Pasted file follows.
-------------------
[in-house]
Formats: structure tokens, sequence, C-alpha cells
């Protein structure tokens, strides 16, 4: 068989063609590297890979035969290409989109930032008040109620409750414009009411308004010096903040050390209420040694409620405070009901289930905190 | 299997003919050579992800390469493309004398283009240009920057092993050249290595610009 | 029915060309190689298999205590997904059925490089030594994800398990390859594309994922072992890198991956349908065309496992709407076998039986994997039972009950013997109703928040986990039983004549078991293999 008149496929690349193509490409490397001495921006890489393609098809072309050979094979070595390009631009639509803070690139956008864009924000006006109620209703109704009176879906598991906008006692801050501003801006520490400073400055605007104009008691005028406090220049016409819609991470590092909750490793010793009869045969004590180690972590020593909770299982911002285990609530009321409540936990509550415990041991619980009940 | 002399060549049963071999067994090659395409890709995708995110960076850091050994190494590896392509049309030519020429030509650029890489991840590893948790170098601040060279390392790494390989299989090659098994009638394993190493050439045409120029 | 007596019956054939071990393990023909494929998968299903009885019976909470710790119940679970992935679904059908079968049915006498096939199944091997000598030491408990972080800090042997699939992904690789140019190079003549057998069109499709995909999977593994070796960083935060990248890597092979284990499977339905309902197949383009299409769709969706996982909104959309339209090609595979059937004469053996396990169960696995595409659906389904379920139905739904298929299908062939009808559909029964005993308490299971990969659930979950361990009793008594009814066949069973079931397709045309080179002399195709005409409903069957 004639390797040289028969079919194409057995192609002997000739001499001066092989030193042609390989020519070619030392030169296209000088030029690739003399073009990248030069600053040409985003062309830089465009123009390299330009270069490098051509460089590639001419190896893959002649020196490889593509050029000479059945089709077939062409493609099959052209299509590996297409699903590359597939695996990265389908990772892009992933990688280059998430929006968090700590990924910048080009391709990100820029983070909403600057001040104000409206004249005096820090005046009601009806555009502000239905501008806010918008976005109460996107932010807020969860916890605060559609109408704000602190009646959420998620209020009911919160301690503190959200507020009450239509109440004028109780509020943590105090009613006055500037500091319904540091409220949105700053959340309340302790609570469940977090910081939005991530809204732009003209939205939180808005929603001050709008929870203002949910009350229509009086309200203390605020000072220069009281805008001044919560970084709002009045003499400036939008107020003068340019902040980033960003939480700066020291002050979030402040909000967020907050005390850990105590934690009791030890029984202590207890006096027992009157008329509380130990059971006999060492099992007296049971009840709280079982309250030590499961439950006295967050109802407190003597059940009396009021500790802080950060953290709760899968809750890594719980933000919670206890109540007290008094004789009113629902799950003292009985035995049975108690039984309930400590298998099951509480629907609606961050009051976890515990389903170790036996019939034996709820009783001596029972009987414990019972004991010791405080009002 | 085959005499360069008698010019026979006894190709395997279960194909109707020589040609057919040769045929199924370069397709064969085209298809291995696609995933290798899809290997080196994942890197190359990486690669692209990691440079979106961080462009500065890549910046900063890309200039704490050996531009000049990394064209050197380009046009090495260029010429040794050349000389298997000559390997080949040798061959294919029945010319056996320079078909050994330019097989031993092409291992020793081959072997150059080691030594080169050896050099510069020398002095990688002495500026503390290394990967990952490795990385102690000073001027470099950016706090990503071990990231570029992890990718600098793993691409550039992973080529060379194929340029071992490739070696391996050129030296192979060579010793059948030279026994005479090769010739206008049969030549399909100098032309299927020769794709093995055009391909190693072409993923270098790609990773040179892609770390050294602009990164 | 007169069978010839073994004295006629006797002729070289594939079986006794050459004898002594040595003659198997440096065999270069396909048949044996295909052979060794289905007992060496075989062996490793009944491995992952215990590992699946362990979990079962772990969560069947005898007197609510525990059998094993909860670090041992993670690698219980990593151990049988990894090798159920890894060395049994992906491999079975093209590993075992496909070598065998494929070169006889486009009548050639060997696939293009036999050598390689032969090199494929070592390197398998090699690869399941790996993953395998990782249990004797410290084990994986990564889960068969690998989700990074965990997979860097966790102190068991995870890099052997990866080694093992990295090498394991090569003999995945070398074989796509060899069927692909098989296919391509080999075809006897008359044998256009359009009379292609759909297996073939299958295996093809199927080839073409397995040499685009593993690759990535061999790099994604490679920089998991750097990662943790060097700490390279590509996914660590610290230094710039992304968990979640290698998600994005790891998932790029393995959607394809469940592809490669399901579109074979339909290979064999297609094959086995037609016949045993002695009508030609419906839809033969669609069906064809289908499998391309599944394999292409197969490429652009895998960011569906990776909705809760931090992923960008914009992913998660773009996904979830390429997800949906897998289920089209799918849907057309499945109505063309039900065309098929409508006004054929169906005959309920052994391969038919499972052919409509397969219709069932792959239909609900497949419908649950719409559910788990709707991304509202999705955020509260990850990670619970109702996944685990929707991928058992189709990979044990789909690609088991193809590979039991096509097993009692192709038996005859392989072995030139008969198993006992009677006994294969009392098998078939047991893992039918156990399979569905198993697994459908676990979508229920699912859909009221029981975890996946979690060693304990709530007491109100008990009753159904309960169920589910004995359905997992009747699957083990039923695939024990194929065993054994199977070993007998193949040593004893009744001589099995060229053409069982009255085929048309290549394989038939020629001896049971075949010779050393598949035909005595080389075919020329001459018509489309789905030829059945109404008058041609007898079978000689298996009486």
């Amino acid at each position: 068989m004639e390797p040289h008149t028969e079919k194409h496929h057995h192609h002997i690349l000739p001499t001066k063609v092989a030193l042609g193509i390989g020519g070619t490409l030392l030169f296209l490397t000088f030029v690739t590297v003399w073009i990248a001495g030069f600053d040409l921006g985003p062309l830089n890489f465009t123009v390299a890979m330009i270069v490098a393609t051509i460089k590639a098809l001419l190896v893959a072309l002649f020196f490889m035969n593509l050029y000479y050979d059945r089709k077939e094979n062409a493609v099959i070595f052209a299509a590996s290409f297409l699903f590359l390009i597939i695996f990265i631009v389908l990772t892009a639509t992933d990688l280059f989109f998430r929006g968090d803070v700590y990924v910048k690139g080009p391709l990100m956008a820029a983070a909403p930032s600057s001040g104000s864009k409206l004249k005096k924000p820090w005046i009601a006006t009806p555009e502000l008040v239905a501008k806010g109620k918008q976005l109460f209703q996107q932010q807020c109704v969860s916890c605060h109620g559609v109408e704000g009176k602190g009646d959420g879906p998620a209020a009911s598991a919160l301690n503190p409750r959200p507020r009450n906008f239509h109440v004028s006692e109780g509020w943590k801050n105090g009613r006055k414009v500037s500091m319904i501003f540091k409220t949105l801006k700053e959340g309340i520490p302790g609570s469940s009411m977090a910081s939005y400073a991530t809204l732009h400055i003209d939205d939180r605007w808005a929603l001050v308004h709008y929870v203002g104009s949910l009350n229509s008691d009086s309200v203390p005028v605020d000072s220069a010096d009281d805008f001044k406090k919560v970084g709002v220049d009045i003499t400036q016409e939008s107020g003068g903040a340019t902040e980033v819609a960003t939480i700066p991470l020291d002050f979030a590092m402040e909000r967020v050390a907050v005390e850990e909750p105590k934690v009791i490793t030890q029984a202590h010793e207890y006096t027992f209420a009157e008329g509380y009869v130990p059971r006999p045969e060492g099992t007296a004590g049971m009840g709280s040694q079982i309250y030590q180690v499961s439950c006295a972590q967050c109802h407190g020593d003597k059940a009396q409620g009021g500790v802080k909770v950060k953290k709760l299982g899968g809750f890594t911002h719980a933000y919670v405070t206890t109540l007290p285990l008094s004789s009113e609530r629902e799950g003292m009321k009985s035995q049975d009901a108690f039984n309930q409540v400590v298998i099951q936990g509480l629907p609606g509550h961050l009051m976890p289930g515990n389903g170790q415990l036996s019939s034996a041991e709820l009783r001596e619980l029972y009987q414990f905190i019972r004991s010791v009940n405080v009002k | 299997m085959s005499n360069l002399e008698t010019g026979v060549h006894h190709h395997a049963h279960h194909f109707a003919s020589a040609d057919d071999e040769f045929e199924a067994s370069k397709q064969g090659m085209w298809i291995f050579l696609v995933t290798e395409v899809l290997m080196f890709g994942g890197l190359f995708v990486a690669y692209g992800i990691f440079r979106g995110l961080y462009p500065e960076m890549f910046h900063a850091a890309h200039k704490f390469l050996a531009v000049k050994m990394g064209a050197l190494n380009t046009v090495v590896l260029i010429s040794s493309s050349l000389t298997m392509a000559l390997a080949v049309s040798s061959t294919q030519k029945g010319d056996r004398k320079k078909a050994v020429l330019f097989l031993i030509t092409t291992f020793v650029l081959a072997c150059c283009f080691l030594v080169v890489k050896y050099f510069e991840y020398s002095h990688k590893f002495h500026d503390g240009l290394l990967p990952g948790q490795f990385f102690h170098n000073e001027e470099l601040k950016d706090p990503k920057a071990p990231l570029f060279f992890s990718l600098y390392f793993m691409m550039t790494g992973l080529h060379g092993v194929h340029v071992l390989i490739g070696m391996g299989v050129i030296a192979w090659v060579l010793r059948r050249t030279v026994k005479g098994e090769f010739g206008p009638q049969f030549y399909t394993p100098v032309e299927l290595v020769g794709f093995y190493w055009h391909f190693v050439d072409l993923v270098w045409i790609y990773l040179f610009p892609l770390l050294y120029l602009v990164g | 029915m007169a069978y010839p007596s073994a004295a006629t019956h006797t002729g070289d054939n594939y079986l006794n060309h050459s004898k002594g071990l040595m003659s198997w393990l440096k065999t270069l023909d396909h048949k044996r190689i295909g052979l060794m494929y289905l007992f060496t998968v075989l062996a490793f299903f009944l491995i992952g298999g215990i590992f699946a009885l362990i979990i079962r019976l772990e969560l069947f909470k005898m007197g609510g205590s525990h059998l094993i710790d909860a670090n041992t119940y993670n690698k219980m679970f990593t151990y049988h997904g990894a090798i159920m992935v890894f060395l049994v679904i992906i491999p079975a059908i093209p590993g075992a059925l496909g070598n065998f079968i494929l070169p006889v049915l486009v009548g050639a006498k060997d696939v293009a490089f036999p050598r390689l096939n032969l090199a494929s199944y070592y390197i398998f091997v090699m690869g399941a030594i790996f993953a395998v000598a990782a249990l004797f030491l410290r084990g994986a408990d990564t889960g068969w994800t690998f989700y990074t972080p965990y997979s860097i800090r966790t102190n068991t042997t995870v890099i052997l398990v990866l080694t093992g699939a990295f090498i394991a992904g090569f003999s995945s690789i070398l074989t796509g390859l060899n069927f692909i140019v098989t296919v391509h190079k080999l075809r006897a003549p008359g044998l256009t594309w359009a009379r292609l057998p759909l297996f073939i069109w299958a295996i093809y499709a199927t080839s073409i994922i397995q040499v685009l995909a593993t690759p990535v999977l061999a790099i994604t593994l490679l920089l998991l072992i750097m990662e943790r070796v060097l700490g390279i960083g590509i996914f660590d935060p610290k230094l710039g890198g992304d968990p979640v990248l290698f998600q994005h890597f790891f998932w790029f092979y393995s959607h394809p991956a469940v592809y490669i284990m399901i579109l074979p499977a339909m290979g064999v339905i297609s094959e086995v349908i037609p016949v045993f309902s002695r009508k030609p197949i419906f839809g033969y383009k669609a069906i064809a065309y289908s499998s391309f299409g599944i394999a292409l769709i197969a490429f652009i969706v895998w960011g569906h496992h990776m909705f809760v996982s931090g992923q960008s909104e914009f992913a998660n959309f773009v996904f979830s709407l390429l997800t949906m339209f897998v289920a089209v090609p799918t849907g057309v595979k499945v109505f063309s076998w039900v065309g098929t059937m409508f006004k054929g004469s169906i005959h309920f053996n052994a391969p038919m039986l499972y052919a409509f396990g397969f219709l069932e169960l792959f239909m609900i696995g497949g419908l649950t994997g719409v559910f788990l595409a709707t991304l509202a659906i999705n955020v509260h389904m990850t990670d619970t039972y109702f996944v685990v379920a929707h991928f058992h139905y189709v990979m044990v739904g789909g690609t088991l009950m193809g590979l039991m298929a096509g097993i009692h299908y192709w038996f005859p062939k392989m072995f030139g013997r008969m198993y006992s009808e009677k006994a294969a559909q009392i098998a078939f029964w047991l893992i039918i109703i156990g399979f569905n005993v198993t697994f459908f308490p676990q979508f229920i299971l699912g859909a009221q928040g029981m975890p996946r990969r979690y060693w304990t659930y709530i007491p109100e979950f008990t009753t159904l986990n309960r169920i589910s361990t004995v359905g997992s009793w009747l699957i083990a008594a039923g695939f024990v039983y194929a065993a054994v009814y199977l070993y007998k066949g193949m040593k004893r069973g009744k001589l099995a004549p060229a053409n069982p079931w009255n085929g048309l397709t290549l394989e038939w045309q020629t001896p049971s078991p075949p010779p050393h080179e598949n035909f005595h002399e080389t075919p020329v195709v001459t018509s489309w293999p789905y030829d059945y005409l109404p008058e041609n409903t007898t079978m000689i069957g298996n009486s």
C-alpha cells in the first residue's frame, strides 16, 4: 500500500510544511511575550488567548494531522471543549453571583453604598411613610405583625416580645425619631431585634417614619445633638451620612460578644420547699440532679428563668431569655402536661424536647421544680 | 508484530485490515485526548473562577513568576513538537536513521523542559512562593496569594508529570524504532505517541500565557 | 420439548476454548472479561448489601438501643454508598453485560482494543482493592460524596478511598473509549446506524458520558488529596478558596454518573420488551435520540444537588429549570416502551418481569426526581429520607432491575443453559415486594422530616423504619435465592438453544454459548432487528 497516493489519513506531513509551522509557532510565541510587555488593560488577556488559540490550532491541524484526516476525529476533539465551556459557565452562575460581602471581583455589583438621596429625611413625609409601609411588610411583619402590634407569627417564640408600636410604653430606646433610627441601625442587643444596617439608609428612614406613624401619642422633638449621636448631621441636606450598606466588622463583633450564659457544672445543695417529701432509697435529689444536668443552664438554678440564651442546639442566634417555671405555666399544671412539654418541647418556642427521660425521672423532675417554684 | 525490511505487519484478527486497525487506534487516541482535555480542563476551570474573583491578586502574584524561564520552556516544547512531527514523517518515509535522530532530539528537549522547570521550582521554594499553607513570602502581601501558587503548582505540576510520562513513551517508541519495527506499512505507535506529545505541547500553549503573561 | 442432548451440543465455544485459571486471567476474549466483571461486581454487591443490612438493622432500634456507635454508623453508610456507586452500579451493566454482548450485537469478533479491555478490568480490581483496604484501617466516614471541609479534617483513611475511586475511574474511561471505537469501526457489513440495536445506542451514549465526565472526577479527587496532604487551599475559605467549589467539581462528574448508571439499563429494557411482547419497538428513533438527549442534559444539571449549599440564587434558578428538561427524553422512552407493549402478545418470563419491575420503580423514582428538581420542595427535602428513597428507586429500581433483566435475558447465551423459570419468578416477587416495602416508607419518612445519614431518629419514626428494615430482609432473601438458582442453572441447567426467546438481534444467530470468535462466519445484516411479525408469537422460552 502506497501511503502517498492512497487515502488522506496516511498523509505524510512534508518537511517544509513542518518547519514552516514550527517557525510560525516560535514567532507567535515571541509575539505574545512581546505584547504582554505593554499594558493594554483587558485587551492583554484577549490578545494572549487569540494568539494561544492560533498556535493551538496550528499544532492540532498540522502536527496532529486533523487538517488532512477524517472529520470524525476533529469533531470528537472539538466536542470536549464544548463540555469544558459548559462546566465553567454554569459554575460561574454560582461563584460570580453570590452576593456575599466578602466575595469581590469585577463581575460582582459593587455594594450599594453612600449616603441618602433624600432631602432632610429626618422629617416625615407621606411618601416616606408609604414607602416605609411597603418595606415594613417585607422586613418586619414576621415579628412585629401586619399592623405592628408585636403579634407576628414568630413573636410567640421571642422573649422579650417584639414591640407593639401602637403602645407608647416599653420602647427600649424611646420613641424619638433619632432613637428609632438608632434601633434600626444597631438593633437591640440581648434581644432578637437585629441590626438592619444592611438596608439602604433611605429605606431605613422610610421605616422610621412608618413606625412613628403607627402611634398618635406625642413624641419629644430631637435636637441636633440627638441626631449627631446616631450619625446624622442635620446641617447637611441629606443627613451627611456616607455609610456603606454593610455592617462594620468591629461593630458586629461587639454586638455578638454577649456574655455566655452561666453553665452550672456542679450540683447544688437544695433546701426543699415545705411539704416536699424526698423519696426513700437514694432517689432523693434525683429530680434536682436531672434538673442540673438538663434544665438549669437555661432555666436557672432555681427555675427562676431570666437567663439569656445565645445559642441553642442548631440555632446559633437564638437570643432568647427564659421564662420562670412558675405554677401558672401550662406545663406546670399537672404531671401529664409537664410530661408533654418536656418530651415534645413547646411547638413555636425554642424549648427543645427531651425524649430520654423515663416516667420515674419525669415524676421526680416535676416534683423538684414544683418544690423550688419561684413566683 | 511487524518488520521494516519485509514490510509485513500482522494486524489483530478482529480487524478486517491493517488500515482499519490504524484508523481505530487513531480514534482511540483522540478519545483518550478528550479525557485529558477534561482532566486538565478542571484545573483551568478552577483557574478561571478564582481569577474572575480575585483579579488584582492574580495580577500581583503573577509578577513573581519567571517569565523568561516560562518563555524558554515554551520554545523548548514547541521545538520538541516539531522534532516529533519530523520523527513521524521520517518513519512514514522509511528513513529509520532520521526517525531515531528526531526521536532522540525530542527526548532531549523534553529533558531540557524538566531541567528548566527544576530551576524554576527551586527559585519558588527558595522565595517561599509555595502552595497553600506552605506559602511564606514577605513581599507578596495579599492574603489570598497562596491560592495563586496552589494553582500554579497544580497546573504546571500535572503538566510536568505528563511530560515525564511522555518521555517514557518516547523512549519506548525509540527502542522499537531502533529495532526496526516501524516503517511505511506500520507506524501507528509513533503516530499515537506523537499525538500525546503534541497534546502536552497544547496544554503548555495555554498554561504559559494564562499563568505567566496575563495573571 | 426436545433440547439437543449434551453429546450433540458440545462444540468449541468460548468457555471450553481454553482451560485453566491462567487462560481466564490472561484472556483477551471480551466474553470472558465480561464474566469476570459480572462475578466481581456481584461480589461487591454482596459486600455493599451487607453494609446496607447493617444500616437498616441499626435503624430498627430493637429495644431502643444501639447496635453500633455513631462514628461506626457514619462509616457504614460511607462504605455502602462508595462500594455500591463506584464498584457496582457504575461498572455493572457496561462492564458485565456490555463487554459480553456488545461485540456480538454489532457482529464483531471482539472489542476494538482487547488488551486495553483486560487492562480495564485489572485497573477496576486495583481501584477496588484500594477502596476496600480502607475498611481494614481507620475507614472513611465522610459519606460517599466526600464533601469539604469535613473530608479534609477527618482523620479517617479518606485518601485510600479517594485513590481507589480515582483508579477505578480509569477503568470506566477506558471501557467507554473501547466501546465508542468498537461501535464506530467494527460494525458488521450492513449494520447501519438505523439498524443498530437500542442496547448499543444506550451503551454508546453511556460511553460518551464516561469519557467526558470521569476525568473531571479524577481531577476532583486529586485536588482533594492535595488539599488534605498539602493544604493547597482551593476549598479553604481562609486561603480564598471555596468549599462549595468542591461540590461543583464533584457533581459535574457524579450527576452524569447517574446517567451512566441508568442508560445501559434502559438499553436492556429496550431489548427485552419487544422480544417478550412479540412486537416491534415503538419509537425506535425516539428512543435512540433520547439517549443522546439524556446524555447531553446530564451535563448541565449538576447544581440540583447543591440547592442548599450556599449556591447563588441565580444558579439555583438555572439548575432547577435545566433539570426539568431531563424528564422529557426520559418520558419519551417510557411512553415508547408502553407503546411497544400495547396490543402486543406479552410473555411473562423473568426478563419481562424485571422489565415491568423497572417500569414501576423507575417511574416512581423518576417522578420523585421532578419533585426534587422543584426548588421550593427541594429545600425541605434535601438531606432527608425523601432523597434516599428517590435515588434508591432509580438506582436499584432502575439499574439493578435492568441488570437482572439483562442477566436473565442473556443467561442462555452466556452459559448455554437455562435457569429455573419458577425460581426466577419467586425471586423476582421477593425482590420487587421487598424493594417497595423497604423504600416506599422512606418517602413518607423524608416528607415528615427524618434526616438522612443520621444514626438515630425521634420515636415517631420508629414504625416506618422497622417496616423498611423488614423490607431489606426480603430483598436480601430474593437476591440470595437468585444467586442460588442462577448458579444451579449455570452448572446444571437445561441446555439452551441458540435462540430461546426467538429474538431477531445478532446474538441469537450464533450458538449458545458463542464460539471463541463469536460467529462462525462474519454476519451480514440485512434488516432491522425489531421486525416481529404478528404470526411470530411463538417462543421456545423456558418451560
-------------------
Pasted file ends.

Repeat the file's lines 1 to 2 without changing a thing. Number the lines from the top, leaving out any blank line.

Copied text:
[in-house]
Formats: structure tokens, sequence, C-alpha cells